Where’s the Thickest Arctic Sea Ice Gone?

In the absence of the usual mid month PIOMAS Arctic sea ice volume update I’m being moaned at by “angech” over on Judith Curry’s “Climate Etc.” blog:

Any ideas on why PIOMAS mid month update not out, other than not wanting to show a big recovery?

Unlike any of Judy’s denizens I checked out the comparatively new merged CryoSat-2 plus SMOS thickness maps from the Alfred Wegener Institute. “Measured” rather than “modelled” data must be a good thing surely?

Just in case there’s some significant difference between the “reanalysis” and “operational” versions of that product, here is the AWI’s most recent reanalysed Arctic sea ice thickness map, for the week ending January 11th:

together with the same date from the previous two years:

Make sure to take a close look at the white areas north of Greenland and the Canadian Arctic Archipelago showing sea ice over 4 metres thick.

Over the winter of 2018/19 ASCAT revealed that there was a relentless movement of multi-year ice towards both the North Atlantic and the Beaufort Sea.

Not unexpectedly that meant that ice in the northern Barents Sea was slow to melt out in the summer of 2019:

whilst after a fast start the melt in the Beaufort Sea also suffered a “brief hiatus” in June before ultimately melting out almost completely as well:

Perhaps a significant amount of the multi-year ice that survived the winter of 2018/19 has now simply melted away in warm water, to be replaced by much less robust first year ice in the area between the North Pole and the Siberian coast? It will be very interesting to see what the next PIOMAS update in early February reveals.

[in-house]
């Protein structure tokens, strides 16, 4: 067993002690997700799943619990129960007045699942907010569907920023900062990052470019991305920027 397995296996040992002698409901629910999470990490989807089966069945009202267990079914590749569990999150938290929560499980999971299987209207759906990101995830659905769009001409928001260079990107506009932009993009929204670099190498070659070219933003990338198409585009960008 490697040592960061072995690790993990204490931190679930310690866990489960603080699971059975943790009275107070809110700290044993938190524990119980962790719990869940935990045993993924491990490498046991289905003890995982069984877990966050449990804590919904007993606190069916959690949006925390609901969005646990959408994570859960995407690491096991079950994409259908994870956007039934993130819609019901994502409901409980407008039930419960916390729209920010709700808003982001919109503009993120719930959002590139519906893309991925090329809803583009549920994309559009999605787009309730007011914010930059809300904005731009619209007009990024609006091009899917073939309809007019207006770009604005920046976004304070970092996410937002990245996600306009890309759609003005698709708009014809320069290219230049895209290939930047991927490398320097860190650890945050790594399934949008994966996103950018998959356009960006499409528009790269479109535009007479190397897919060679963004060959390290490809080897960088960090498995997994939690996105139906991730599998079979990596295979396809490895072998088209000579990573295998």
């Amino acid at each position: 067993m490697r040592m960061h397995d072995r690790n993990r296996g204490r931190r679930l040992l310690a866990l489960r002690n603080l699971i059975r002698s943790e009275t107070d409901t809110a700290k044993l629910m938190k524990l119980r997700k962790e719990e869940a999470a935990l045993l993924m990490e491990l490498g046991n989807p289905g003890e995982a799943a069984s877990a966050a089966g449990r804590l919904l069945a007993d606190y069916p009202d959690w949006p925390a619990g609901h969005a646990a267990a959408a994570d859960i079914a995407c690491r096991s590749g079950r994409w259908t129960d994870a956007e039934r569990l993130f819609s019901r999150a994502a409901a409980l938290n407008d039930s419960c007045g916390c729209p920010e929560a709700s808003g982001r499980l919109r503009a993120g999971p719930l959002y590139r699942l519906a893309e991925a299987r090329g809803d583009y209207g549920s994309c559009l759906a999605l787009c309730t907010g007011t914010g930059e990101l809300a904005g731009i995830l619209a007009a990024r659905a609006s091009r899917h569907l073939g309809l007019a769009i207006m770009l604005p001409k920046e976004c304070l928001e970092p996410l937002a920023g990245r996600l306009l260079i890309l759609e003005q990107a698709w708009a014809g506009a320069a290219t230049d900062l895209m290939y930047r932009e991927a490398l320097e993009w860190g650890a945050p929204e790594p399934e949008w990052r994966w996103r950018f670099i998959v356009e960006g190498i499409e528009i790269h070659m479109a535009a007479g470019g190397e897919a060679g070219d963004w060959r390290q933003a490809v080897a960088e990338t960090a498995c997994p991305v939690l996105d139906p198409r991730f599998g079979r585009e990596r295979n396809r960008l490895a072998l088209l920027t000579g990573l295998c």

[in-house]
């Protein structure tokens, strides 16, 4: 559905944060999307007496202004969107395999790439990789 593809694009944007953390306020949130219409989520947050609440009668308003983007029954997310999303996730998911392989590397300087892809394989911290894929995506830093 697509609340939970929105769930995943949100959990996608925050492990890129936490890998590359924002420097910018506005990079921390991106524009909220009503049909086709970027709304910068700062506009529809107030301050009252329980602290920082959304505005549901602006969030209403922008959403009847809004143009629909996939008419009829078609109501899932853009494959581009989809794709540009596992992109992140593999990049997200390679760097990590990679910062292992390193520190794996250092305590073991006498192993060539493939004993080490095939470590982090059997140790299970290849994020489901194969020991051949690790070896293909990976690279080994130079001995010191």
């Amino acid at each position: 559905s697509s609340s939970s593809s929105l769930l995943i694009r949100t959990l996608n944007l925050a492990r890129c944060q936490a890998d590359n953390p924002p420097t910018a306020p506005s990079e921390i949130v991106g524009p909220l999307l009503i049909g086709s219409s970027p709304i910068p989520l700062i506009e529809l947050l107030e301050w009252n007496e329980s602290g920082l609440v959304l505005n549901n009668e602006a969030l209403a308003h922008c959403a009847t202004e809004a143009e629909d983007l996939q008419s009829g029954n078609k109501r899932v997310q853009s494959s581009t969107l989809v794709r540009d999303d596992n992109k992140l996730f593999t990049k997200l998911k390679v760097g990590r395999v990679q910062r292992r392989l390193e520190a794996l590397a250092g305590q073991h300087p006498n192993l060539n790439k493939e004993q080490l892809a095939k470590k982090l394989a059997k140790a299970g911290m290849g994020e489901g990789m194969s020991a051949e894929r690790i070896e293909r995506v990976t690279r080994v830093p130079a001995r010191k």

[Edit – February 4th]

The next PIOMAS update referred to above has now arrived. Here’s the Polar Science Center’s graph:

Over on Climate Etc. angech is already exclaiming:

Strange it did go up a fair bit the old PIOMAS.
No publicity at the usual going down sites.

Actually it’s not at all strange, because thus far this winter the polar vortex has been remarkably well behaved. By and large cold air air has stayed in the Arctic. There hasn’t been much in the way of cold air intrusions into mid latitudes or warm air intrusions into the Arctic.

Hence it’s not at all surprising that the thickness of sea ice in the Arctic has been increasing slightly more quickly this winter than in other recent years. By way of some longer term context, here are the official Polar Science Center min/max trends:

[Edit – February 4th PM]

Wipneus has just released the January PIOMAS gridded thickness map. Here it is:

[Edit – February 5th]

As is all too frequently the case, AdR and other commenters below get very excited about trivial increases in sea ice extent without considering snow extent. One side effect of the lack of cold air outbreaks into mid latitudes so far this winter currently looks like this:

[Edit – February 6th]

The AWI and PIOMAS sea ice thickness maps above look somewhat different at first glance. That being the case, I’ve written a program to crunch the AWI numbers. Here’s the result: